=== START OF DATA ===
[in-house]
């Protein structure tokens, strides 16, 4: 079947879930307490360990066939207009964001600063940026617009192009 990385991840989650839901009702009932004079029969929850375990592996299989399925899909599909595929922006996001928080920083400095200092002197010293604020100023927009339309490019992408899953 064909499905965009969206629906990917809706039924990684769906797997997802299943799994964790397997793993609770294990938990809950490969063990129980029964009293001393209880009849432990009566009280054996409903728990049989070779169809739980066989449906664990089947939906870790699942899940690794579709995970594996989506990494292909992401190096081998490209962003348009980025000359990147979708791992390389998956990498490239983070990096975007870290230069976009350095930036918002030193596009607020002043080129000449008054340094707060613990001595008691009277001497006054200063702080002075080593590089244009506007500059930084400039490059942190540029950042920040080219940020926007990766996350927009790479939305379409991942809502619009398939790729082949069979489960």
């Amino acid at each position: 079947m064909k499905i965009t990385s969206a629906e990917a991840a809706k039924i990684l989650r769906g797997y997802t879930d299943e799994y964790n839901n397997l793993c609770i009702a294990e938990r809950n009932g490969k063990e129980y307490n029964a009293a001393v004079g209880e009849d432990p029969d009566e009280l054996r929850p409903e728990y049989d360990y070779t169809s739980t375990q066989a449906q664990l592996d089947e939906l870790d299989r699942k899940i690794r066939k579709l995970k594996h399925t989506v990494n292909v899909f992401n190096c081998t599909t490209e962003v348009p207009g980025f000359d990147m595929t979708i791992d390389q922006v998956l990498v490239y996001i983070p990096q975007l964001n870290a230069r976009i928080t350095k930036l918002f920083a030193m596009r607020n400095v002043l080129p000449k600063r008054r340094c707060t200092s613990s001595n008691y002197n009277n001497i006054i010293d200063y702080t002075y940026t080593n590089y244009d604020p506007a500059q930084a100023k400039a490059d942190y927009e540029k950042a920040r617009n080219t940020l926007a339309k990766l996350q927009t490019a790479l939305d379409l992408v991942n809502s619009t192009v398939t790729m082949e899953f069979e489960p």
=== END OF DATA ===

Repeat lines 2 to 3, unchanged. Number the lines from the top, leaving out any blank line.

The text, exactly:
């Protein structure tokens, strides 16, 4: 079947879930307490360990066939207009964001600063940026617009192009 990385991840989650839901009702009932004079029969929850375990592996299989399925899909599909595929922006996001928080920083400095200092002197010293604020100023927009339309490019992408899953 064909499905965009969206629906990917809706039924990684769906797997997802299943799994964790397997793993609770294990938990809950490969063990129980029964009293001393209880009849432990009566009280054996409903728990049989070779169809739980066989449906664990089947939906870790699942899940690794579709995970594996989506990494292909992401190096081998490209962003348009980025000359990147979708791992390389998956990498490239983070990096975007870290230069976009350095930036918002030193596009607020002043080129000449008054340094707060613990001595008691009277001497006054200063702080002075080593590089244009506007500059930084400039490059942190540029950042920040080219940020926007990766996350927009790479939305379409991942809502619009398939790729082949069979489960």
């Amino acid at each position: 079947m064909k499905i965009t990385s969206a629906e990917a991840a809706k039924i990684l989650r769906g797997y997802t879930d299943e799994y964790n839901n397997l793993c609770i009702a294990e938990r809950n009932g490969k063990e129980y307490n029964a009293a001393v004079g209880e009849d432990p029969d009566e009280l054996r929850p409903e728990y049989d360990y070779t169809s739980t375990q066989a449906q664990l592996d089947e939906l870790d299989r699942k899940i690794r066939k579709l995970k594996h399925t989506v990494n292909v899909f992401n190096c081998t599909t490209e962003v348009p207009g980025f000359d990147m595929t979708i791992d390389q922006v998956l990498v490239y996001i983070p990096q975007l964001n870290a230069r976009i928080t350095k930036l918002f920083a030193m596009r607020n400095v002043l080129p000449k600063r008054r340094c707060t200092s613990s001595n008691y002197n009277n001497i006054i010293d200063y702080t002075y940026t080593n590089y244009d604020p506007a500059q930084a100023k400039a490059d942190y927009e540029k950042a920040r617009n080219t940020l926007a339309k990766l996350q927009t490019a790479l939305d379409l992408v991942n809502s619009t192009v398939t790729m082949e899953f069979e489960p």